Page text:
This post is in partnership with Consequence of Sound, an online music publication devoted to the ever growing and always thriving worldwide music scene.
All music, or at least all pop, aims for a kind of catharsis. What’s the point of art, after all, if it doesn’t invoke some kind of response, doesn’t make you feel something? And, if it’s going to make you feel something, why shouldn’t that something be big and profound? While Icona Pop isn’t the only act carrying this train of thought to its most extreme conclusion, it’s the only group doing it with this much unadulterated anger and raw joy. In their first full-length LP, This Is… Icona Pop, the Swedish duo of Caroline Hjelt and Aino Jawo are building on several years’ worth of anticipation, and there are times when they seem too nervous to deliver. Rather than fall to that trepidation, they produce buzzed-up dance anthems that barrel down like a freight train.
Let’s usher the elephant out of the room: I love “I Love It”. You love “I Love It”. We’ve played “I Love It” while taking a shower. We’ve played it while applying copious amounts of eyeliner at 9:00 p.m. and telling ourselves we look great (men — gay and straight — you’ve certainly done whatever the male equivalent of that is). We’ve listened to it both sober and drunk, and made note of its different merits in both scenarios. We’ve put it on playlists and blasted it in the car, and when it finally starts to wear out its welcome, we give in to the part of us that wants to hear it again. And again. As far as pop anthems go, it’s nearly flawless.
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Inevitably, not every track on the duo’s first full-length LP can live up to that hype; many don’t. Not that this is a bad thing — there just isn’t enough room on the airwaves for 11 different smash-hit iterations of “I Love It”. Blissed-out EDM tunes like “We Got The World” serve their purpose perfectly, but their lyrics are simplistic (“They say you’re a freak when we’re having fun/ Say we must be high when we’re spreading love/ But we’re just living life and we never stop/ We got the world”) and they lack the kind of jarring clout that the duo has established for itself. “Just Another Night” is impressive for the force of emotion packed into the vocals — the humans behind the dance-pop machine — and while the song is kind of a downer, as power ballads go, Icona Pop could do worse: “Steppin’ on the cracks in the pavement, just another night of being wasted,” Hjelt and Jawo sing. Subtlety has never been their thing. “Girlfriend” is actually pretty strong, but after the refrain of “All I need in this life of sin is me and my girlfriend,” the song feels like it’s lacking some kind of breakdown. This will, of course, be remedied in the dubstep remix, but some of us don’t want to wait that long.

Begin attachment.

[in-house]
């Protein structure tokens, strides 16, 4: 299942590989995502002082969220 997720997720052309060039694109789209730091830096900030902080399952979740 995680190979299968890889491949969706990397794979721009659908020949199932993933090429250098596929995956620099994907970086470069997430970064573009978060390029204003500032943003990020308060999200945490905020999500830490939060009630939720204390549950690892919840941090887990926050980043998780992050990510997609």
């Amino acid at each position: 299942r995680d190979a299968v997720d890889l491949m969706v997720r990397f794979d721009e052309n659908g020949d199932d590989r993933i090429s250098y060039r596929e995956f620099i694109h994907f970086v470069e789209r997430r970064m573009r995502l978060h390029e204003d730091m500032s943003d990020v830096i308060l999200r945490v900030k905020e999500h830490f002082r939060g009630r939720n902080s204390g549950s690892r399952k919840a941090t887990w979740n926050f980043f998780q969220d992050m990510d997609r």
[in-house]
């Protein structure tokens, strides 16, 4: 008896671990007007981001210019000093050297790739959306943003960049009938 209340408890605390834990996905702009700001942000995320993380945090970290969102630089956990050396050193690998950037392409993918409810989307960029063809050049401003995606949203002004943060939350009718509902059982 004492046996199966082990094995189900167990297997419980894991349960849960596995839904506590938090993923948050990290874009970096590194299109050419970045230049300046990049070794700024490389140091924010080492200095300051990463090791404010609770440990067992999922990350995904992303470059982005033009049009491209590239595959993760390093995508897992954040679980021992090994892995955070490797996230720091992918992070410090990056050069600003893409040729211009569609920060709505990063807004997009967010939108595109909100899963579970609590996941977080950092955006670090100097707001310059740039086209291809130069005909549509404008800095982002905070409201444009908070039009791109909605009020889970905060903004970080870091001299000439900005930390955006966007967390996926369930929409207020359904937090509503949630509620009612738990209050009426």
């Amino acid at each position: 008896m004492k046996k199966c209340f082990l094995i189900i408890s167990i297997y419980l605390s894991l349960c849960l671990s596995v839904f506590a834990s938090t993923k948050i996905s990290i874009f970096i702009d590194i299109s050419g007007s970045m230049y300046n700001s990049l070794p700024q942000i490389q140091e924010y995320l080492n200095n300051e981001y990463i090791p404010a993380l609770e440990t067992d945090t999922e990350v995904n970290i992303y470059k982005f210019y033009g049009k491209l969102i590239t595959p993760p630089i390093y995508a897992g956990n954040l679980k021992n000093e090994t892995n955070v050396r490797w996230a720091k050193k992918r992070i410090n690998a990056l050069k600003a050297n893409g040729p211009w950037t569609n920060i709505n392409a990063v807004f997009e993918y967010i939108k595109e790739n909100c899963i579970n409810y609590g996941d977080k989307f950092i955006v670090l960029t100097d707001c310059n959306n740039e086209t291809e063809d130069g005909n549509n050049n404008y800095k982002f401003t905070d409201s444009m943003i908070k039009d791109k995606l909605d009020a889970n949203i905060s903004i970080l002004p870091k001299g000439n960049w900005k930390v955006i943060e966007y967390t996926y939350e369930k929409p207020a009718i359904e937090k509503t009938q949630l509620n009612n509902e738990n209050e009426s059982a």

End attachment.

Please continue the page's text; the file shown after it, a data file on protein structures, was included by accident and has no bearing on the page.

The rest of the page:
Perhaps the most disappointing thing is that while This Is… showcases a few worthy songs outside of the song, there’s also a fair amount of filler, tracks largely interchangeable with one another even after a few listens. Where is Charli XCX, exactly? Can she become a permanent member? Can she help them record another smash? Maybe it’s too much to expect lightning to strike twice. The main problem is that the joyful apocalypse promised on “I Love It” is almost nowhere to be found on the rest of the album — no cars crashing into bridges, no shit getting thrown down the stairs. We’ve come to welcome, celebrate, even expect these things. This is, we’ve been led to believe, who these women are: reckless and destructive, but in the most fun, danceable way possible. In the end, you love this album. Of course you do. But not as much as you could have, and when you have this much potential and youthful energy on your hands, that sin is almost unforgivable.
Essential Tracks: “I Love It”, “We Got The World”, and “Just Another Night”
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